Screw through the 2x4's into the landscape timbers thereby mounting the lattice panel section to the timbers which will act as posts.
In this segment measure before you cut. The remaining 2x4 should be cut to fit between each 8' 2x4 on top of the 4' sides of the lattice panel. (In other words make a butt joint here.) If it does not fit evenly you will need to use an additional 2x4. If if does fit evenly, then cut the 2x4 in half, and screw it to the landscape timber as you did the 8' 2x4's. Make certain the 2x4 ends butt together nicely. (Actually, some of mine did not. I did not concern myself with them as we have planted shrubs to grow along the back of the fence panels. This part of the fence will not be noticeable.)
You have now created one 6' tall, 8' wide section of instant hedge. Caution it is heavy and extremely awkward. Do not attempt to pick it up or move it alone. You will require help to transport it about the yard and 'plant' it in the ground. Now, measure the distance between the posts (this is the landscape timbers at the very bottom of the fence panel), dig holes 2' deep, prepare concrete according to instructions on the bag, pour it into the hole and 'plant' your instant garden hedge.
If needed make braces by cutting a 2x4, 4'-5' long, with one end angled at a 45 degree. Dig a hole and bury a 3' section of landscape timber 3' from the lattice panel post. Use concrete if desired. Tilt the bottom of the brace out and mount to the landscape timber you buried in the ground. Now mount the brace to the lattice panel's landscape timber post. Use the same size screws you employed on the fence building.
Plant suggestions for your instant garden hedge
If you do not mind an aggressive climbing rose try 'Seven Sisters'. It is an old variety rose with lovely springtime blooms and will cover your fence with little effort. Caution: This rose might prove invasive in your area. It also has very sharp thorns. Be wary.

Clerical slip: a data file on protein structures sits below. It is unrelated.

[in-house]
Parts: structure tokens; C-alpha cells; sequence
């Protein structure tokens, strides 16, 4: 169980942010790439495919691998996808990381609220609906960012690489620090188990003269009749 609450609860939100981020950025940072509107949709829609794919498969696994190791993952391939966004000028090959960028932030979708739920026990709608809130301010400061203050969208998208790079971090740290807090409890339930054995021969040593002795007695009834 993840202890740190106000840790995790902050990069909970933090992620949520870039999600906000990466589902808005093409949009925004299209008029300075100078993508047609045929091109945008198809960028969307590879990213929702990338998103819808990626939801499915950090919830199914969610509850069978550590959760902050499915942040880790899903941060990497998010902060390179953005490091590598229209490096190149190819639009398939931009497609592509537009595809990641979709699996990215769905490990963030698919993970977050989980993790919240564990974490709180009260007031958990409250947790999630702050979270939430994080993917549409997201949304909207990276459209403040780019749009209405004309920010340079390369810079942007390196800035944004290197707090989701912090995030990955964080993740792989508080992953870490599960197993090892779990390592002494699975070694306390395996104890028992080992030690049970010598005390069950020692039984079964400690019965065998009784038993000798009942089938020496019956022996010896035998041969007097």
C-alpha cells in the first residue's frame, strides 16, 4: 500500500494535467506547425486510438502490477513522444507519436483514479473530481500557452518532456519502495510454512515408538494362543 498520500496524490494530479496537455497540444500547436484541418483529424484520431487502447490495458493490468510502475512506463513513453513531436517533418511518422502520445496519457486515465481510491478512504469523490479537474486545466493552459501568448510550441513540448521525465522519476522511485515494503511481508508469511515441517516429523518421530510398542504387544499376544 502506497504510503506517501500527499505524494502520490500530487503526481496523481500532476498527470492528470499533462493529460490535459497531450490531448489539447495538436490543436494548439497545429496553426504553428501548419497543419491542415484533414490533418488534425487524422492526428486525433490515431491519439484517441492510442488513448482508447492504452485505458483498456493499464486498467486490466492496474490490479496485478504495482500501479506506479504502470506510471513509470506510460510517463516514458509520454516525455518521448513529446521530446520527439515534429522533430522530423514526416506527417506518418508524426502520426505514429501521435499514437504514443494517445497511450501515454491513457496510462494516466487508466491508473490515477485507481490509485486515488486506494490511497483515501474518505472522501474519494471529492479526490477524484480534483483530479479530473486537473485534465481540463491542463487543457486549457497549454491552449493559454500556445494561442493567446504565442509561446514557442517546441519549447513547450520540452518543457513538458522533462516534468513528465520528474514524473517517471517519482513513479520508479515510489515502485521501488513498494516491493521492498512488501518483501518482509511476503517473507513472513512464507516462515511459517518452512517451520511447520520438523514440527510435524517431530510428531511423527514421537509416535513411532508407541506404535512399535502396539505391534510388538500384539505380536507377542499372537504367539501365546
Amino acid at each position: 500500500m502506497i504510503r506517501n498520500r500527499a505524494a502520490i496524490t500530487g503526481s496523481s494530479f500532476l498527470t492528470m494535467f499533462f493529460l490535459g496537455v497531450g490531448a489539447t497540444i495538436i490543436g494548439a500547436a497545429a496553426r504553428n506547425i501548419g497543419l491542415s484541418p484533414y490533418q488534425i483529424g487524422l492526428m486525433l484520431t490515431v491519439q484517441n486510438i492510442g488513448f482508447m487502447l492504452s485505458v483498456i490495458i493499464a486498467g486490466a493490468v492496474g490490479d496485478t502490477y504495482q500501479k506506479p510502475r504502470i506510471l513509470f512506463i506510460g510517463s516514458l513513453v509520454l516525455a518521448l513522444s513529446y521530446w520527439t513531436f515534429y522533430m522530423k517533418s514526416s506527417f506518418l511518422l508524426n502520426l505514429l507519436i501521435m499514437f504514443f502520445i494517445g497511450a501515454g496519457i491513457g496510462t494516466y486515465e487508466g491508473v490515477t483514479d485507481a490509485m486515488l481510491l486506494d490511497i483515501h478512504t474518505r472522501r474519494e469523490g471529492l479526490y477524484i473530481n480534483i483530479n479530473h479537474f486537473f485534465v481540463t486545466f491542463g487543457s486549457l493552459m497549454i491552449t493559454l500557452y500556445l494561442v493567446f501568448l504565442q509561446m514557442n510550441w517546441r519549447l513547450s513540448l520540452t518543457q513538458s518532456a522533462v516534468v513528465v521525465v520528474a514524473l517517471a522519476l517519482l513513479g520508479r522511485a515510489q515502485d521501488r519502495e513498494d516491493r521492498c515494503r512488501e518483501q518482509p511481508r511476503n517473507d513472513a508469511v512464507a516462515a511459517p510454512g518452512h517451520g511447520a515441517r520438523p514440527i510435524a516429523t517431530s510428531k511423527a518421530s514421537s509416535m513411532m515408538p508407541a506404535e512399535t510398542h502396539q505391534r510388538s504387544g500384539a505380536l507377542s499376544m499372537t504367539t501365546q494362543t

I planted a variety of shrubs along the backside of my 100' long area of instant garden hedge to gently cover it and to create living garden walls for our yard.
They are listed below
Caprifoliaceae Weigela florida (W. rosea) Mind is 'Variegata'
Hydrangeaceae paniculata 'Grandiflora' Peegee hydrangea
Sorbaria sorbifolia Falsespirea (This plant will grow to take over a space. But it is still beautiful. And great for garden walls.)
Spiraea japonica 'Shirobana'
Spiraea vanhouttei 'Renaissance'
Spiraea bumalda 'Froebel'
For additional ideas on how to landscape your instant garden hedge try an internet search for climbing plants, shrubs or go here.
Suggested uses for your lattice panel fence section
Make several more and put them together as a boundary fence.
Use one as a large trellis and grow roses on it.
Use it as a privacy screen for a patio or other area.
Paint it white, add some stars or other decorative elements and make it the backdrop for a moon garden.
No matter how you use your lattice panel fence do please grow lovely plants on or around it.
Part 3 of this series will give instructions on making unique fence 'toppers' of your own and list more suggested plants for your instant garden hedge.
All photos are from my own gardens.